Black Millennials

Bryan T. Calvin:

If you keep up with Christian news and blogs at all you know there has been a lot of talk about why Millennials are leaving the church.

It is a hot topic for Christian books and speakers, and for good reason. People are trying to understand why Millennials are leaving, if we can get them back and if the problem is with the generation or with the message or presentation of the Church.

New data from the 2012 Pew Forum on Religion and Public Life’s Religious Landscape Survey(that is a mouthful to say and write) shows while the number of people who don’t identify with a religion has risen to 20 percent of the U.S. population, for adults age 18-29, that number rises to over 30 percent. This trend has steadily been growing among Protestant mainline and evangelical populations.

And yet, this is a discussion that is missing a few pieces. If you look closer at these reports, you’ll see an interesting disparity.

The numbers for black Millennials are, in fact, not dropping. That is, black adults age 18-29 are not leaving the Church. The 2007 report shows thatblack Millennials makeup 24 percent of Historically Black Churches , the same percentage as their Boomer Generation parents. Religious affiliation for young black adults going to historically black churches remains stable. If you look at trends between the 2007 and 2012 surveys, there’s not much difference in the numbers for black Millennials.

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  • Good insight. I wonder what correlation there is between the growing ‘nones’ to the churches that try and compete with a consumer-driven society and lose. This compared to traditional churches that focus on God-centered worship and spiritual disciplines like the Orthodox churches and most Catholics? Your observation regarding black churches which seem to maintain a more God-centered approach rather than accommodation goes to my point as well.

  • Hello, “Millenials” seems to be quite a buzz-word in the States, as a Germanic Frenchman it sounds strange and funny at the same time.

    According to my own experience in France: these young folks leave the Church because they realize they can no longer believe in Biblical inerrancy and in divine genocides,
    Oftentimes they’ll become angry militant atheists.

    One of the numerous purposes of my blog is to show them that another form of Christianity is possible, one where first and foremost God is viewed as a perfect being.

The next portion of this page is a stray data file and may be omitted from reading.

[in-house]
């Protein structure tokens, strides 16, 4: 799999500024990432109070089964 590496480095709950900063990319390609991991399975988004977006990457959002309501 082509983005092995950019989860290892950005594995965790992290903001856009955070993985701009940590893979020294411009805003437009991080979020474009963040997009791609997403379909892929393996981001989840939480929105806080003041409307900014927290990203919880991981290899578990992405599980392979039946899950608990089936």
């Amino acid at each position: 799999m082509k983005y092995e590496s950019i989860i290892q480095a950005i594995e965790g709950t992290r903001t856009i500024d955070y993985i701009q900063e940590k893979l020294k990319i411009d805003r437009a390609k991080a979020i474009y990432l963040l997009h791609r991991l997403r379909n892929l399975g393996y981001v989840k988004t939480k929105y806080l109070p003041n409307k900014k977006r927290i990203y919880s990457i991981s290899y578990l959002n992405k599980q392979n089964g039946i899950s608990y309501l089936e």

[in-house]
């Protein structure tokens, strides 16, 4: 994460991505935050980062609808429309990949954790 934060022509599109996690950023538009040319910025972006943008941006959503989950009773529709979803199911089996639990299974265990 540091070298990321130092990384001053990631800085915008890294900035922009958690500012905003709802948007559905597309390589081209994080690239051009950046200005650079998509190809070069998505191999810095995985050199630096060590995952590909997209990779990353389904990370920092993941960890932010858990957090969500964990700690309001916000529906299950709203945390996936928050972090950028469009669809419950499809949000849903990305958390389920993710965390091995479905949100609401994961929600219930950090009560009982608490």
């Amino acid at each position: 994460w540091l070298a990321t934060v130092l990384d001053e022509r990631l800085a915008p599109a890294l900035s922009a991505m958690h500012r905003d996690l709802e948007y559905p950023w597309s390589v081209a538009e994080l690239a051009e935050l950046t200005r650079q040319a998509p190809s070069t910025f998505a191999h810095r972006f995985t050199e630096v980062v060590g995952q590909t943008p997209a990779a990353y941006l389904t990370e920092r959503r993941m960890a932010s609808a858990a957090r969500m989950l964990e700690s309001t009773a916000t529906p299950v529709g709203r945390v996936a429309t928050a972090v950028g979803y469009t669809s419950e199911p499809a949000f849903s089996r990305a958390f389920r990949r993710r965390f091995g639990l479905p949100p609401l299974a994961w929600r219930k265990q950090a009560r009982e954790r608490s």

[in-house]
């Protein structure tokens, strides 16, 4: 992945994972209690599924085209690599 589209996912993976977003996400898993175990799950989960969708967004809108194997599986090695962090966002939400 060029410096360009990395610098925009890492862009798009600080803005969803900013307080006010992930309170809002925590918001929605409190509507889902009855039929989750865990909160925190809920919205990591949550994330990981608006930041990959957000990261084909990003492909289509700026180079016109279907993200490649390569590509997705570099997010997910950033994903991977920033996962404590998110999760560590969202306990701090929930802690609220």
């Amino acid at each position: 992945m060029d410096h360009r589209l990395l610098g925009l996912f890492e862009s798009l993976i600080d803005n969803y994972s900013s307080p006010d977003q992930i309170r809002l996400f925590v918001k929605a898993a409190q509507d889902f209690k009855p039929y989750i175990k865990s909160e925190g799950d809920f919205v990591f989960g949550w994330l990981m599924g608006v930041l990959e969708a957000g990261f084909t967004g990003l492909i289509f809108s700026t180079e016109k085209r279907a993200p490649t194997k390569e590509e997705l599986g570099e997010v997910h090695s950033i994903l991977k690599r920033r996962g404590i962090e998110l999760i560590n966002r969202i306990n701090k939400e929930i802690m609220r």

I met two days ago in Germany a young Brazilian having lost his evangelical faith and having become a Buddhist. We had a fascinating conversation and he is apparently willing to reconsider Christianity as I presented it to him.

    I know that God wants to save everyone, and if a person die without believing in Him, He will also graciously forgive all her sins and offer her eternal life with and in Him ON THE OTHER SIDE OF THE GRAVE.
    But if the person rejects this offer, she won’t spend eternity with God and will eventually cease to exist.

    I want to pour God’s love which is (imperfectly) present in me everywhere.

    Blessings and lovely greetings from continental Europe.

    Lothars Sohn – Lothar’s son

    EDIT: I’m neither promoting my person (I’m quite fallible) nor my ideas (which keep evolving with time).

    But God gave me the wish to write down somewhere all my thoughts so that they might be a springboard, an inspiration for other people to draw their own conclusions.

    I’d be glad to receive feedback and critical, challenging comments everywhere.

  • Leah

    Hello. I recent turned 30, am black, female, and I left the church earlier this year. I found that church leaders could not answer the various questions I had on the OT’s defense of genocide or how so many Christians who claim to have objective values seem awfully subjective when the issue at hand doesn’t involve the lower regions (homosexuality and abortion are the only things that are always wrong, whereas slavery and racism are sometimes okay as long as your group isn’t the one being affected). I read “The Essence of Christianity” by Ludwig Feuerbach, in which the author claims that God is essentially a psychological projection, and it made sense to me. It’s the only thing that explains the diversity of beliefs among those who claim to worship the same God. I am now a member of Black Nonbelievers, where there are other blacks who were either never in the church or have decided to leave. Black atheists are out there and we are growing.